Brands like Toyota and Lexus have relied on quality and reliability to carve out a solid share of the U.S. new car market, but a new study by J.D. Power & Associates finds that some traditional quality laggards can have more sway with car buyers.
Where traditional owner surveys, like Power's Initial Quality Study, look at what can be thought of as "things-gone-wrong," the APEAL study — shorthand for Automotive Performance, Execution and Layout — looks at "things-gone-right." And that's where brands like Ram, Dodge and Mini, which lag the pack in the IQS, wind up shining, said Power's automotive chief Dave Sargent.
"You can own a vehicle that is as reliable as a Swiss clock, but there may be nothing in particular about it that will get you to remember it fondly," said Sargent, or recommend it to other car buyers.
There's nothing that says a high-quality brand can't also deliver a strong level of emotional excitement, of course. Porsche ranks highest in the 2019 APEAL study and was one of the top brands in the IQS report released just last month. Korean luxury brand Genesis came in third in APEAL, and was the number one brand in IQS. However, BMW, the second highest-rated brand in the APEAL study, ranked well below the industry average in terms of quality.
The disparity was even more apparent among mainstream brands, Ram, Dodge, Mini, Volkswagen and Ford making up the top five in APEAL. In the early Power study of vehicle quality, only Ford ranked above the industry average.
Toyota, a traditional quality leader, was ranked 25th of 32 brands covered by the 2019 APEAL study. With a score of 814 points, it was below the industry average of 823. Lexus fared a bit better, but even here, it scored just 848. Not only is that five points below the average for luxury brands, it's just behind Dodge.
A closer look at the two studies offers a hint of why the results can be so markedly different. The IQS counts every single complaint an owner has, whether a faulty transmission or a hard-to-use navigation system.
APEAL, on the other hand, looks at the things consumers love about their vehicles, according to Sargent, including good design, great performance and new technology. "The more stuff the better," he added, especially safety and infotainment technology.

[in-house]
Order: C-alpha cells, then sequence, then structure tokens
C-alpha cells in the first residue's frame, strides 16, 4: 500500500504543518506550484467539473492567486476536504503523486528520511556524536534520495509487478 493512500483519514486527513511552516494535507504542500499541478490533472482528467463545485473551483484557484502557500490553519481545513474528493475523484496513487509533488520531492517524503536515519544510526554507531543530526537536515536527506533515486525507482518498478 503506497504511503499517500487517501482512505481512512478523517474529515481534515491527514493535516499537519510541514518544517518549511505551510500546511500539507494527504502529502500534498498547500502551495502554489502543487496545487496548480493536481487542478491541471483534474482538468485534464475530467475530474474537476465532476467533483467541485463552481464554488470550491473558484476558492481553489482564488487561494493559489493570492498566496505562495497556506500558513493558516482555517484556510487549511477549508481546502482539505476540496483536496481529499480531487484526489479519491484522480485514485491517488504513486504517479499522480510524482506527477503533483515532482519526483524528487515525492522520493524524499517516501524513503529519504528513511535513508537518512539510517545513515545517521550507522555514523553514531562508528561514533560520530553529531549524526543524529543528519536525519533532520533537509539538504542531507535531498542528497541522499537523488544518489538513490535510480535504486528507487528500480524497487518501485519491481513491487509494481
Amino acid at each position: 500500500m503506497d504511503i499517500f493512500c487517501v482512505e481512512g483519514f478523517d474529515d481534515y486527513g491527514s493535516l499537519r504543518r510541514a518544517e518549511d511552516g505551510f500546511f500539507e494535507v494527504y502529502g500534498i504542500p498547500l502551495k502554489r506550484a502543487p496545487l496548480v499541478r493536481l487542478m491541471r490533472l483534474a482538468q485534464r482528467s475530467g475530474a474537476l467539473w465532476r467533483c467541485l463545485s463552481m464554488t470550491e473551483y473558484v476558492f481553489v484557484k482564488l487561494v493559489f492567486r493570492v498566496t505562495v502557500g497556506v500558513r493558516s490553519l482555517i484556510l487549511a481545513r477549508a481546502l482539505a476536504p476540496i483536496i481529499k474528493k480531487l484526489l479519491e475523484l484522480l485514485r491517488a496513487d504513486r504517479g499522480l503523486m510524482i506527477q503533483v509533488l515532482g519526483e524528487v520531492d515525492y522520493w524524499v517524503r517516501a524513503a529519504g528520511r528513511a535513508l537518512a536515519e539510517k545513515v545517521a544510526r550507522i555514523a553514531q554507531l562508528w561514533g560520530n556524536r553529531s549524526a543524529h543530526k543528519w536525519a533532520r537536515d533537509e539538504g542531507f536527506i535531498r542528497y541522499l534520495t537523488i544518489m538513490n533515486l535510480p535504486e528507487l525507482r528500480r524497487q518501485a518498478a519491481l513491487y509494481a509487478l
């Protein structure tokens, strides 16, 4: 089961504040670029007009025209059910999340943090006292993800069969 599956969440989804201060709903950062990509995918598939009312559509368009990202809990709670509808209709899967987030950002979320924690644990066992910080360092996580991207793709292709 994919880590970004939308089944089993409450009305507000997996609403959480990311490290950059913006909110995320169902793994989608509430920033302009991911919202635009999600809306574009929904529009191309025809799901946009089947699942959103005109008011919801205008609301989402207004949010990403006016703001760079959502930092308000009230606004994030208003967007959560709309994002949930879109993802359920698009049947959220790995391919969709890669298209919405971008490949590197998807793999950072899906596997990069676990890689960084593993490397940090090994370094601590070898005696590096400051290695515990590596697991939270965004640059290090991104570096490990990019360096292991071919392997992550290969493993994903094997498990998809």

These are things that have a more direct link to consumers, said Eric Schiffer, chairman of Reputation Management Consultants. "The power of connecting with a consumer's emotions can cause the logical side of the brain to be arrested," he said. "That can power many brands of low to mediocre quality to do quite well."
If anything, owners are more likely to recommend to friends and colleagues vehicles that score well in the emotionally charged APEAL study than in the quality focused IQS, Sargent said.
The good news for the industry is that scores have, on average, increased for five years in a row, reflecting the rapidly increasing level of content, especially high-tech gear, found on today's vehicles. And, since even base models are now adding features like Bluetooth and forward collision warning, the 2019 APEAL shows that the gap between luxury and mainstream brands is rapidly narrowing.
Power found that consumers are increasingly happy with their vehicles, scores going up in all 10 of the vehicle attributes APEAL looks at. That said, quality does come into play to some degree, and some of the newest technologies continue to cause problems.
"Infotainment remains an area where automakers can get better," according to Sargent.
Along with overall brand scores, the 2019 APEAL report looked at how products fared in individual vehicle categories. Ford had the most segment-winning products, five in all, including its big F-150 pickup and Lincoln Navigator SUV. BMW had three segment winners, while General Motors, Honda, Nissan, Toyota and Volkswagen each had two. Hyundai Motor Group, which was one of the top brands in the 2019 IQS, had one segment winner, its little Kia Forte.